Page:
The internal style founded by Chang-sen Feng places primary emphasis on the power of ch'i (ki in Japanese). T'ai ch'i, Hsing-i and Pa-kua are good examples of schools exhibiting characteristics of this style. In appearance, their movements have in them an explosive power which, applied correctly, can easily knock a man down.
The external style looks upon Ta-mo Lao-tsu [Bodhidharma] as its founder. In this style, which stresses the practical application of hand and foot techniques for blocking and attacking, are seen hard-soft and long-short techniques, that is, both thrusting and short, snapping techniques.

The methods of training employed in the external style teach how to strengthen the mind and body according to the Ekikin and Senzui sutras. Senzui refers to "washing away the dust of the mind" to uncover its true light. Ekikin, which is composed of characters reading eki ["change"] and kin ["muscle"], means to "discipline and toughen the body ". It is said that these two sutras together give one the power to move mountains and the ki to envelop the universe.
These methods of training were the original form of training in the martial arts. Both styles eventually spread throughout China and they are still popular there today. The external style crossed the sea to the Ryukyus, where it probably blended with those indigenous forms it most closely resembled.
The Need for Secrecy
With weapons banned, the practice of weaponless combat methods was soon shrouded in secrecy, for the Ryukyus were understandably reluctant to have it known that such things even existed. Fighting methods, and especially matters pertaining to Karate instruction and training, where kept carefully concealed from the eyes of the Satsuma suzerains.Funakoshi
This practice is not confined to Karate; kendo and many other martial arts share this characteristic. However, the others pale in comparison to the great lengths taken by the Ryukyus to guard their art; which included a self-imposed ban against keeping written records. In the Meiji period [1868-1912], when the need for concealment no longer existed, the centuries-old tradition of keeping Karate practice and instruction secret remained deeply rooted among the people.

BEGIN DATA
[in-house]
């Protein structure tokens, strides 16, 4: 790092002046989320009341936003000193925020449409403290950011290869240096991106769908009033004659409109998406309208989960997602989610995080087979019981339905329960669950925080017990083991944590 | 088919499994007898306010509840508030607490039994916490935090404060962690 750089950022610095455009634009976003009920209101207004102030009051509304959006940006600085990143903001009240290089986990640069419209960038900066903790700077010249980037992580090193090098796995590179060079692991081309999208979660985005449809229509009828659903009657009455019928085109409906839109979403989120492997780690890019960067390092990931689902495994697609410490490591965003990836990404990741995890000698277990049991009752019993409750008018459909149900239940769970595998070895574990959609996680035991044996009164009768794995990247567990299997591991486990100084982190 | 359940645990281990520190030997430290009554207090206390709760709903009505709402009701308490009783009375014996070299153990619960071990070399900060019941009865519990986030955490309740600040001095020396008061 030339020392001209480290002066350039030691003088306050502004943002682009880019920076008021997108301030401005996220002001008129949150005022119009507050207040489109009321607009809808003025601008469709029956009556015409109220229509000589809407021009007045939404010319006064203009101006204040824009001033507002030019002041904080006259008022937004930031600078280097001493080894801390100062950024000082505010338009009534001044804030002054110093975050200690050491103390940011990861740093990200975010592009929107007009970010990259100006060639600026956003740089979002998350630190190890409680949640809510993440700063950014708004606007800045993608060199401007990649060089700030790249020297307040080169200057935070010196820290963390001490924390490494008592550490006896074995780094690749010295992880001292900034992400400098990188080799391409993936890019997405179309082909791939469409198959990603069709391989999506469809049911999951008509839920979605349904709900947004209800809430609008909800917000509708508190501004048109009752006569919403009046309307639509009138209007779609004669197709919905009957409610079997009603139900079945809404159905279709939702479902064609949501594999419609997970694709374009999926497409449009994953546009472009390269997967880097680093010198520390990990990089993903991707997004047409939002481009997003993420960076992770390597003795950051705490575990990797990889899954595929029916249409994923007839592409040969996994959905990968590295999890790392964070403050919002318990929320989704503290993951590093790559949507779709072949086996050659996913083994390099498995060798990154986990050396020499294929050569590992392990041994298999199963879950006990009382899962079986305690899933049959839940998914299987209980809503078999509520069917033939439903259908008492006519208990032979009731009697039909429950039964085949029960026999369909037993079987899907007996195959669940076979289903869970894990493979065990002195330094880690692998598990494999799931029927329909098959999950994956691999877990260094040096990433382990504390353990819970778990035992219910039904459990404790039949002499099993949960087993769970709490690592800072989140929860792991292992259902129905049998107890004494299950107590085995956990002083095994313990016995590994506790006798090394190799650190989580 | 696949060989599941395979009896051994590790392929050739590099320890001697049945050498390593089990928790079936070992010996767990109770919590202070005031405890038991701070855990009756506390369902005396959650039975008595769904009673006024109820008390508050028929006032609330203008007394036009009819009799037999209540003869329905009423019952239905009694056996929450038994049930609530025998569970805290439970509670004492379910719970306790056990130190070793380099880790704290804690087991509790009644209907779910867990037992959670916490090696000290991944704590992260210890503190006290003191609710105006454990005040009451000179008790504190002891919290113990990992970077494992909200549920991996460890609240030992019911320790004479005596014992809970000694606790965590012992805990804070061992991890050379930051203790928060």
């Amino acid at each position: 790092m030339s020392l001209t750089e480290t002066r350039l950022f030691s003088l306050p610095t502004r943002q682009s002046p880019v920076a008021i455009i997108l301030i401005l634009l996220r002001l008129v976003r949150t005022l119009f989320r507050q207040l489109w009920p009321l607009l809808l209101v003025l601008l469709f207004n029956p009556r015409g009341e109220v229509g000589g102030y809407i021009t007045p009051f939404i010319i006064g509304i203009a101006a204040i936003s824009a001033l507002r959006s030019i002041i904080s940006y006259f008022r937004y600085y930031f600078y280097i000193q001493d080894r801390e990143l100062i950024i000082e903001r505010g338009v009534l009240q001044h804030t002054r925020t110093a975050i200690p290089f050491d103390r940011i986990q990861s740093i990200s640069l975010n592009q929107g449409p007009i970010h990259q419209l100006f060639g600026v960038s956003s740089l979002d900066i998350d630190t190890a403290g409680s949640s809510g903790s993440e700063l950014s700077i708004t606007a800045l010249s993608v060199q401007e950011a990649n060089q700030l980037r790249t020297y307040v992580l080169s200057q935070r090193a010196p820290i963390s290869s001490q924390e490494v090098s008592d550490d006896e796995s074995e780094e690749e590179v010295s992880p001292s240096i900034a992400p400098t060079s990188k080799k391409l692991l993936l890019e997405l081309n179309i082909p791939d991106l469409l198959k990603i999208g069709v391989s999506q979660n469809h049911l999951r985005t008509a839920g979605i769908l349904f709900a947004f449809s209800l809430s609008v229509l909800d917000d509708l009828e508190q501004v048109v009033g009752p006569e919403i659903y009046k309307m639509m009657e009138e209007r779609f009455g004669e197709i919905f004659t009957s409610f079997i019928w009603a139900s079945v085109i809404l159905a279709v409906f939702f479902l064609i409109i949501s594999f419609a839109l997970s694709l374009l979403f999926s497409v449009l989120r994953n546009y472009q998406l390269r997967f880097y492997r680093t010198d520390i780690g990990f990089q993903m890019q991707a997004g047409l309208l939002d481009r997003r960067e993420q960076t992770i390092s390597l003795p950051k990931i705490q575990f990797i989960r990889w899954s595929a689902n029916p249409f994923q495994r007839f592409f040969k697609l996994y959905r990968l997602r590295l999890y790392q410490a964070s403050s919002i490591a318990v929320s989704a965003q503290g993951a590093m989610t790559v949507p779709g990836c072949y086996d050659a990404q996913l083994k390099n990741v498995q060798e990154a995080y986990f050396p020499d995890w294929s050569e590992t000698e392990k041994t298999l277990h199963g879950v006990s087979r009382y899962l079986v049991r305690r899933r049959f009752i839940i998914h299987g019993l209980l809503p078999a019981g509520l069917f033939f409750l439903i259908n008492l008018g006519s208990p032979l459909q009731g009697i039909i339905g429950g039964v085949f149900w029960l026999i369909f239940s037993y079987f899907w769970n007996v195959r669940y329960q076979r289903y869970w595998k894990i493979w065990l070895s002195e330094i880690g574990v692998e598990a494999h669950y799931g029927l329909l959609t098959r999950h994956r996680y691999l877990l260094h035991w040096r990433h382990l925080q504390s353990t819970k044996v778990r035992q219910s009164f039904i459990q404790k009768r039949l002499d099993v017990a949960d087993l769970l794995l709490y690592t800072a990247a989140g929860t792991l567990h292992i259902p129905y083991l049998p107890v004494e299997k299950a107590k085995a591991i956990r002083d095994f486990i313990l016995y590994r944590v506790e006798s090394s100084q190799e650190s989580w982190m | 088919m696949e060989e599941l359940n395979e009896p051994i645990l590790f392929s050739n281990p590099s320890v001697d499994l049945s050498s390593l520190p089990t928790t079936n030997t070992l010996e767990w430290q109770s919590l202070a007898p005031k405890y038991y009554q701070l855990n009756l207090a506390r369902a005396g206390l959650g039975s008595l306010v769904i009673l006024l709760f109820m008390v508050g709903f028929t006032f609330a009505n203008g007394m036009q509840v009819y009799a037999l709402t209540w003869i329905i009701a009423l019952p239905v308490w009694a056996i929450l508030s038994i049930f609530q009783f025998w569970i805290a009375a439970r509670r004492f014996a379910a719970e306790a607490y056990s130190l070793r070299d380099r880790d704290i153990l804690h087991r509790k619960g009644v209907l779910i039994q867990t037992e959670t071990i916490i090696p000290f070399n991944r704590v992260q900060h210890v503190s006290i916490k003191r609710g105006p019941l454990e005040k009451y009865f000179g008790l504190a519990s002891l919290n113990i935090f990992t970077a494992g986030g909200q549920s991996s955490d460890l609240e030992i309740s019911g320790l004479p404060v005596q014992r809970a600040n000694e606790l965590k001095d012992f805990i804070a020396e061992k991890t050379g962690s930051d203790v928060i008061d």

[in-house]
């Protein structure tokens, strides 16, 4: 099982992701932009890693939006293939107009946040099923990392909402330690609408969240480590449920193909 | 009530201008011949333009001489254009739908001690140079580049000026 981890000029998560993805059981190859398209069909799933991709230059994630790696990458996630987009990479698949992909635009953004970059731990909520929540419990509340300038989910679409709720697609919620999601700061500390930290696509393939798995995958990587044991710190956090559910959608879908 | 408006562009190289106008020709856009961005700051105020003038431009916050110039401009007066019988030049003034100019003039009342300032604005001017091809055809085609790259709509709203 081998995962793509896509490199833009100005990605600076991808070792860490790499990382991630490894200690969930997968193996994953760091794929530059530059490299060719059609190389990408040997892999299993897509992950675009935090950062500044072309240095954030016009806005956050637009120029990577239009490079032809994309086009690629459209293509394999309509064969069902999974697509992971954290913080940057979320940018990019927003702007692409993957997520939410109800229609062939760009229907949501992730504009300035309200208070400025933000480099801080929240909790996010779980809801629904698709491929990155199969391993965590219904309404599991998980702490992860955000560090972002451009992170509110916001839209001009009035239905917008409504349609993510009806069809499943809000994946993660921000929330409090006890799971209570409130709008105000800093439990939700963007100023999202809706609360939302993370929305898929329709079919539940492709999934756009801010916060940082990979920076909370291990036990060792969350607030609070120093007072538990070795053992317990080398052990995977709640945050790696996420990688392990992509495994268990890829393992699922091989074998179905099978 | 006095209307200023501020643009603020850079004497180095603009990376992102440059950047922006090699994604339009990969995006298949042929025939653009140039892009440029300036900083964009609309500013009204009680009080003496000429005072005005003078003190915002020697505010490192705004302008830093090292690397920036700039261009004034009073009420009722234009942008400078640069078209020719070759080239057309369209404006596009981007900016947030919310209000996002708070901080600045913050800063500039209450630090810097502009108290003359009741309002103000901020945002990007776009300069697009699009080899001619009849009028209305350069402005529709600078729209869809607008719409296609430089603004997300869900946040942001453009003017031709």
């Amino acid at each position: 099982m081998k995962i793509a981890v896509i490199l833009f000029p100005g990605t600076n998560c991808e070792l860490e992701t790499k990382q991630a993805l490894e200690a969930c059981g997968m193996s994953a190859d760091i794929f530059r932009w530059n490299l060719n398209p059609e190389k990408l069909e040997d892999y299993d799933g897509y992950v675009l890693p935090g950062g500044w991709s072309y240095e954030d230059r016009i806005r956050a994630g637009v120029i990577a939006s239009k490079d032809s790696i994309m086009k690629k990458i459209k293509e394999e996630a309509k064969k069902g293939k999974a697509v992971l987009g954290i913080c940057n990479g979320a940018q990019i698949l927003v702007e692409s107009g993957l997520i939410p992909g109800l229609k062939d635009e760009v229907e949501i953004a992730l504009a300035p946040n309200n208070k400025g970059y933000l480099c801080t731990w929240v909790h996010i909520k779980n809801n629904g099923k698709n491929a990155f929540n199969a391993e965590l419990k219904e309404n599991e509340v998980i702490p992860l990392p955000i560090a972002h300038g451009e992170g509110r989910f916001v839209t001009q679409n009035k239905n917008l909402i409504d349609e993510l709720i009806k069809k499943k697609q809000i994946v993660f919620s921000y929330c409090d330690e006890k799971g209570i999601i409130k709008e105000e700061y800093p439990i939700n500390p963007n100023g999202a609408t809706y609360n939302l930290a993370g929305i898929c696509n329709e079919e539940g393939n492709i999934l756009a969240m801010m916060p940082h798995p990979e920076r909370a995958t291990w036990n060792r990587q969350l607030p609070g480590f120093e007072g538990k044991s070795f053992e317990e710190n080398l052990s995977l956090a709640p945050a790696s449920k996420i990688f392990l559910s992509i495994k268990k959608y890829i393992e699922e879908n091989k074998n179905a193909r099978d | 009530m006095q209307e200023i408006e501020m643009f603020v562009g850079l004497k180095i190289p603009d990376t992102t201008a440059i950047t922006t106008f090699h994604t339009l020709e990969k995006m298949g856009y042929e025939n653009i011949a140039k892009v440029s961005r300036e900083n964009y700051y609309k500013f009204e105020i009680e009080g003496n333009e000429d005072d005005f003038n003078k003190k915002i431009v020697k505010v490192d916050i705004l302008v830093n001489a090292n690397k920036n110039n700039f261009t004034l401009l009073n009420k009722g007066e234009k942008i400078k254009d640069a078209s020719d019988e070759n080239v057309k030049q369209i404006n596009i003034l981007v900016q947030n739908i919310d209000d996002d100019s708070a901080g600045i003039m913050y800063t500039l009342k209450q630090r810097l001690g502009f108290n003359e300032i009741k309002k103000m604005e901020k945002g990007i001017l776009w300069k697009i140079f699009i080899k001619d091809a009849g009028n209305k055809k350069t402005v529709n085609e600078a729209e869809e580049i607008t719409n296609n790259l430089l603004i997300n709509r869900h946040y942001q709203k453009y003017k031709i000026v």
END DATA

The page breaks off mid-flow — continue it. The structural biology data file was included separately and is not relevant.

Makiwara Guy History of Karate 45

Virtually nothing is known about those who created Karate and how it was transmitted because of this secrecy. What little is known is known only due to word of mouth, and even then was kept exasperatingly vague. There were no dojo like there are today and no professional instructors. The famous teacher Matsumura was a military officer serving the Ryukyuan king, and Uehara, who is said to have challenged Matsumura to a match, was a metal craftsman. Master Azato, who Funakoshi trained under, was a tonochi, a position similar to being lord of a small fief. Itosu, who Funakoshi learned the Heian, Tekki, and other kata from, was the private secretary to the Ryukyuan king.
This custom of secrecy persisted in Okinawa until the 1950's. This helps explain why there are such widely different variations in what was originally a single kata. In addition, there is always the potential problem of a student's misinterpreting a kata, thereby altering its transmission and causing distortions.

The Beginnings of Modern Karate-Do
In 1892, Ogawa Shintaro, the Prefectural Commissioner of Education, invited Maste Itosu to attend a meeting of school principals and to lead his students in a demonstration of Karate. The ministry immediately recognized the value of Karate-Do training and granted permission to include Karate in the physical education programs of the First Public High School of Okinawa and the Officer's Candidate School. This is probably the first time that Karate-Do could be openly practiced, but as implied above, the need for secrecy was still very much ingrained in the teachers even then.
In May of 1922, Funakoshi was asked to introduce Karate to Japan at large at the First Annual Athletic Exhibition, held in Ochanomizu. The demonstrations were very successful, and Funakoshi spent a lot of time travelling to demonstrate and teach Karate-Do to all who asked him to do so. This is where Karate truly became widespread as a martial art.
After this time, Mabuni travelled many times to Japan in an attempt to spread his knowledge of the art. In 1928, he moved to Osaka, Japan and started teaching there. Around the same time, the Butokukai (the governing body for martial arts in Japan at the time) started registration for all Karate schools. Master Mabuni named his style Hanko-Ryu ("half-hard style"), which he changed in the 1930's to Shito-Ryu in honor of his two foremost teachers, Itosu and Higashionna. (The first kanji character in "Itosu" sounds like "shi" and the one in "Higashionna" sounds like "to". "Ryu" basically means "style" or "school".)

"The greatest thing that can ever happen to you is to be loved and the greatest thing you can do is to love. Therefore Love others!". Makiwara Guy.